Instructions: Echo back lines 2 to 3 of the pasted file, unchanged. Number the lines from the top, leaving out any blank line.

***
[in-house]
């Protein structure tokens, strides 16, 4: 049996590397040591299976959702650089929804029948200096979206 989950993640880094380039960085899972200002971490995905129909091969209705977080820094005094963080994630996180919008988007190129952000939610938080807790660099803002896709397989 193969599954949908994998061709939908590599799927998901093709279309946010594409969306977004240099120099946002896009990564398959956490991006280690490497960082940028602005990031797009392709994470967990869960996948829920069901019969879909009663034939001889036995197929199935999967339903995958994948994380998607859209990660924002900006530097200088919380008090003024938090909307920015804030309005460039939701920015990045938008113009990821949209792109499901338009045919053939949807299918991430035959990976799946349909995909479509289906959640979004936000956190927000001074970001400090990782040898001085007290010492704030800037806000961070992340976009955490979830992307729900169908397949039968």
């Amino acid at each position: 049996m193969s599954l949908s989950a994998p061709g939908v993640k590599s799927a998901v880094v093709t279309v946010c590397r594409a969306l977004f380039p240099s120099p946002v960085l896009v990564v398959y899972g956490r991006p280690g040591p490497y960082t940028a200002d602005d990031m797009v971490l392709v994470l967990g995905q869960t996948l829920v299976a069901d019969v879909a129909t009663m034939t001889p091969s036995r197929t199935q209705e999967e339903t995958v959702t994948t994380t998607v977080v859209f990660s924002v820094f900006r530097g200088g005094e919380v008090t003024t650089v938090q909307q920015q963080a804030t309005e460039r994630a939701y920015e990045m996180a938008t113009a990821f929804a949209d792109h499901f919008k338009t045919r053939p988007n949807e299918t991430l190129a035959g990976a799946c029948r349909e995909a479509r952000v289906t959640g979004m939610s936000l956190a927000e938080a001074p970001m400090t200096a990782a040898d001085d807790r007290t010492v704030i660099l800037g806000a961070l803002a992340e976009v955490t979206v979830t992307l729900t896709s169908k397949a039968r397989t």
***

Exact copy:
């Protein structure tokens, strides 16, 4: 049996590397040591299976959702650089929804029948200096979206 989950993640880094380039960085899972200002971490995905129909091969209705977080820094005094963080994630996180919008988007190129952000939610938080807790660099803002896709397989 193969599954949908994998061709939908590599799927998901093709279309946010594409969306977004240099120099946002896009990564398959956490991006280690490497960082940028602005990031797009392709994470967990869960996948829920069901019969879909009663034939001889036995197929199935999967339903995958994948994380998607859209990660924002900006530097200088919380008090003024938090909307920015804030309005460039939701920015990045938008113009990821949209792109499901338009045919053939949807299918991430035959990976799946349909995909479509289906959640979004936000956190927000001074970001400090990782040898001085007290010492704030800037806000961070992340976009955490979830992307729900169908397949039968």
């Amino acid at each position: 049996m193969s599954l949908s989950a994998p061709g939908v993640k590599s799927a998901v880094v093709t279309v946010c590397r594409a969306l977004f380039p240099s120099p946002v960085l896009v990564v398959y899972g956490r991006p280690g040591p490497y960082t940028a200002d602005d990031m797009v971490l392709v994470l967990g995905q869960t996948l829920v299976a069901d019969v879909a129909t009663m034939t001889p091969s036995r197929t199935q209705e999967e339903t995958v959702t994948t994380t998607v977080v859209f990660s924002v820094f900006r530097g200088g005094e919380v008090t003024t650089v938090q909307q920015q963080a804030t309005e460039r994630a939701y920015e990045m996180a938008t113009a990821f929804a949209d792109h499901f919008k338009t045919r053939p988007n949807e299918t991430l190129a035959g990976a799946c029948r349909e995909a479509r952000v289906t959640g979004m939610s936000l956190a927000e938080a001074p970001m400090t200096a990782a040898d001085d807790r007290t010492v704030i660099l800037g806000a961070l803002a992340e976009v955490t979206v979830t992307l729900t896709s169908k397949a039968r397989t």